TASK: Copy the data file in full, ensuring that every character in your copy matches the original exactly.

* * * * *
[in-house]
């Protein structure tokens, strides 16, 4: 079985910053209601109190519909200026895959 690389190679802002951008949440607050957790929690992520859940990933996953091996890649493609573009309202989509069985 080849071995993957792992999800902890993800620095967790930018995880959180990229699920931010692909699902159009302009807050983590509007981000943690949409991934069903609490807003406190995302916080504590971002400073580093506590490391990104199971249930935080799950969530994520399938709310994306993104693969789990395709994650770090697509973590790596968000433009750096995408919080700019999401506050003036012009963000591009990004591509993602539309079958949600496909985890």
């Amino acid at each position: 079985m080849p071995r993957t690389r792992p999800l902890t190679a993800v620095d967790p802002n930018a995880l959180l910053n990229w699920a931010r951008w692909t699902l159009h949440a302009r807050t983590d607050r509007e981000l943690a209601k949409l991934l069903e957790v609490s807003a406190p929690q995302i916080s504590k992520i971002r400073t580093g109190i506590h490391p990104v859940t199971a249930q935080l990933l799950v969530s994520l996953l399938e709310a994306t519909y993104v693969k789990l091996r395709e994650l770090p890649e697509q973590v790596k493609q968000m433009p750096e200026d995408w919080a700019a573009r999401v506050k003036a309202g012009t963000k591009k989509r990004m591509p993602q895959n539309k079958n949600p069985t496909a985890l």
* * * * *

[in-house]
């Protein structure tokens, strides 16, 4: 079985910053209601109190519909200026895959 690389190679802002951008949440607050957790929690992520859940990933996953091996890649493609573009309202989509069985 080849071995993957792992999800902890993800620095967790930018995880959180990229699920931010692909699902159009302009807050983590509007981000943690949409991934069903609490807003406190995302916080504590971002400073580093506590490391990104199971249930935080799950969530994520399938709310994306993104693969789990395709994650770090697509973590790596968000433009750096995408919080700019999401506050003036012009963000591009990004591509993602539309079958949600496909985890």
């Amino acid at each position: 079985m080849p071995r993957t690389r792992p999800l902890t190679a993800v620095d967790p802002n930018a995880l959180l910053n990229w699920a931010r951008w692909t699902l159009h949440a302009r807050t983590d607050r509007e981000l943690a209601k949409l991934l069903e957790v609490s807003a406190p929690q995302i916080s504590k992520i971002r400073t580093g109190i506590h490391p990104v859940t199971a249930q935080l990933l799950v969530s994520l996953l399938e709310a994306t519909y993104v693969k789990l091996r395709e994650l770090p890649e697509q973590v790596k493609q968000m433009p750096e200026d995408w919080a700019a573009r999401v506050k003036a309202g012009t963000k591009k989509r990004m591509p993602q895959n539309k079958n949600p069985t496909a985890l």